Top Glove net loss widens to RM463mil in 4Q


KUALA LUMPUR: Top Glove Corp Bhd has maintained a positive industry outlook as gloves are an essential, single-use item in the healthcare, industrial and F&B sectors with no viable replacement, a strong indication of continual demand growth for gloves.

The glove manufacturer also noted an encouraging uptrend in glove demand.

“Over the quarters ahead, the group’s focus will be on improving the performance of its core glove business, particularly through quality and cost enhancement initiatives as well as innovation, to better meet the evolving needs of its customers,” Top Glove said in a statement.

Managing director Lim Cheong Guan believed that the mid to long term prospects for the glove sector remain promising.

“We are already seeing an uptick in sales volume month to month which indicates our customers’ glove inventory is close to being depleted. As the oversupply situation also continues to ease, we look forward to seeing global glove demand resuming its projected 8% to 10% growth per annum eventually and better times ahead”.

“Top Glove remains wholly committed to delivering high quality products at an efficient cost to our customers while implementing sustainable business practices. The group will continue to improve and innovate; and we are confident of getting through this challenging period, as we move forward onto recovery and beyond,” Lim said.

In the fourth quarter ended Aug 31, Top Glove posted a wider net loss of RM463.14mil, or loss per share of 5.78 sen compared with RM63mil, or 0.79 sen a year earlier.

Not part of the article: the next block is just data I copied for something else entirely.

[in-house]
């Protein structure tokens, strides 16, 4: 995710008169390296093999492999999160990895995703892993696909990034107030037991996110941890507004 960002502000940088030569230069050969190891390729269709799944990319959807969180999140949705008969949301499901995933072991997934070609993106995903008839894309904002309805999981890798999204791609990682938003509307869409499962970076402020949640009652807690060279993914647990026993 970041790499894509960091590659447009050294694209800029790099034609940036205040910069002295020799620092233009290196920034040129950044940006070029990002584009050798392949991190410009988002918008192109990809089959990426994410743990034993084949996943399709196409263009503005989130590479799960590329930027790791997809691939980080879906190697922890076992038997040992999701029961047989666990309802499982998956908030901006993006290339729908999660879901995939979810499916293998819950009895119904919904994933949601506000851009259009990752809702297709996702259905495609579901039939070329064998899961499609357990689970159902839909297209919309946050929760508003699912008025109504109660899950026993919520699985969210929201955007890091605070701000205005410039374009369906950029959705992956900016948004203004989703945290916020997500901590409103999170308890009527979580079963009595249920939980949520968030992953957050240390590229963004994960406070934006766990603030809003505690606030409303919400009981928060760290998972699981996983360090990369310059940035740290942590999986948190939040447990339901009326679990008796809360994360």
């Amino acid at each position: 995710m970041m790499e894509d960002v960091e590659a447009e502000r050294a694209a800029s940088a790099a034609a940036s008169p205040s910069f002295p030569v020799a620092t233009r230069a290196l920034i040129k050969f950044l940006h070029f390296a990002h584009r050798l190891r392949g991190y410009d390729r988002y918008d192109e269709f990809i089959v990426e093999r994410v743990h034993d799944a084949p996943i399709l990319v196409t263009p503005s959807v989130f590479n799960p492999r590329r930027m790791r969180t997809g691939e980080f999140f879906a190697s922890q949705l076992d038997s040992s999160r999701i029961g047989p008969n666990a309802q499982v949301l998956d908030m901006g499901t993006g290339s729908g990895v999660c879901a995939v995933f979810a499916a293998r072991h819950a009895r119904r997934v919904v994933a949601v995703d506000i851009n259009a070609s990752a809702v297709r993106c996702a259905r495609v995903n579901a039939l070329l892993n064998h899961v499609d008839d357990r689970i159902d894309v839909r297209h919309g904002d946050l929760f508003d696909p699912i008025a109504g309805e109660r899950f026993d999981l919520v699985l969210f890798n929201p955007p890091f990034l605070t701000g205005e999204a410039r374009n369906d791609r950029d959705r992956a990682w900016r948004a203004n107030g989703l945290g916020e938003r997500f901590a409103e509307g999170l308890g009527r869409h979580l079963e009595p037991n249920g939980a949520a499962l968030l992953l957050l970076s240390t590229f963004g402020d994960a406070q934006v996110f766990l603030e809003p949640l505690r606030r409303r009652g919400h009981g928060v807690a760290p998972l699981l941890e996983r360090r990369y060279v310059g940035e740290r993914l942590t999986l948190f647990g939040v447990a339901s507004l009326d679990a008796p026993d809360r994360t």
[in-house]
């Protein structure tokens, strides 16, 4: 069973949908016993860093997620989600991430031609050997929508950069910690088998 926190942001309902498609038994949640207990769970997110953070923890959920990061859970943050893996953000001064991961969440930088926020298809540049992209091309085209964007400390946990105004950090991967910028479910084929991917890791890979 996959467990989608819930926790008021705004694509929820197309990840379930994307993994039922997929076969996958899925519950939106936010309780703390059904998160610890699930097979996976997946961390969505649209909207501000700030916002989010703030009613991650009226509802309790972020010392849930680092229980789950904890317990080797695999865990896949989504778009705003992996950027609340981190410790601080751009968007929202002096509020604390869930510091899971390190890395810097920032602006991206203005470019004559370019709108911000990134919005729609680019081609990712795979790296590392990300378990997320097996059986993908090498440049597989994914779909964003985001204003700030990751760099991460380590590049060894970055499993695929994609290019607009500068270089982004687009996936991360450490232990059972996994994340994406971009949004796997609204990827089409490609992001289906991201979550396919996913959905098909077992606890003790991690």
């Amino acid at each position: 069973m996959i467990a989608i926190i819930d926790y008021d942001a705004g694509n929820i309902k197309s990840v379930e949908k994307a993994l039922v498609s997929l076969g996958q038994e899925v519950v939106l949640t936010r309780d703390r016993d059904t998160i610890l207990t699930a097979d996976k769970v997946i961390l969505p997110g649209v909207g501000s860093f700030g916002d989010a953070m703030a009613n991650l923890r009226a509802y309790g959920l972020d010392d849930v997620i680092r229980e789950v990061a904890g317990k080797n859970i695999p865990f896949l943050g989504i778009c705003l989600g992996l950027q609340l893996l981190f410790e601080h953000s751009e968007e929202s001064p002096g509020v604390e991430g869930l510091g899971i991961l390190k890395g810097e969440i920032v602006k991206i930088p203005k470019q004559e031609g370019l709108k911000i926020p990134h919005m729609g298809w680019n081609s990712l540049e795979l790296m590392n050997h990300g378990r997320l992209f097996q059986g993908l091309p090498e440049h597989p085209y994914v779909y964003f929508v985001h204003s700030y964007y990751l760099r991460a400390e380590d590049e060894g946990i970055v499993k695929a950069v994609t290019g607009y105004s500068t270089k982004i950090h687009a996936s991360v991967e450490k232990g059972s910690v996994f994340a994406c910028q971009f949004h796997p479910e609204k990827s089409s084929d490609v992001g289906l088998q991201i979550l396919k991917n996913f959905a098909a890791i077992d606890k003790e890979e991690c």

Revenue for the quarter tumbled 51.9% to RM475.8mil from RM989.9mil in the same period last year.

For the full financial year, Top Glove posted a net loss of RM926.6mil against a net profit of RM225.5mil a year prior while revenue more than halved to RM2.26bil from RM5.6bil a year earlier.

“Looking ahead, the group believes that inventory build up from the pandemic is very close to bottoming out following lower glove demand over the past two years.

“Conversely, glove consumption has increased post-pandemic on the back of elevated levels of hygiene and health awareness. With this, we believe that glove demand will pick up gradually going forward,” Lim said.

Top Glove also highlighted challenges faced in relation to the high cost of heat energy from natural gas, rendering Malaysian rubber glove manufacturers less competitive than other rubber glove-producing countries which have lower energy costs.

In light of this, the group suggests that rather than exporting this natural resource, it would be more beneficial to make natural gas available at a competitive price to Malaysian manufacturers.

It said this would serve to encourage the growth of downstream activities, creating employment opportunities and business growth for supporting industries, while enhancing export value and increasing the inflow of foreign income.

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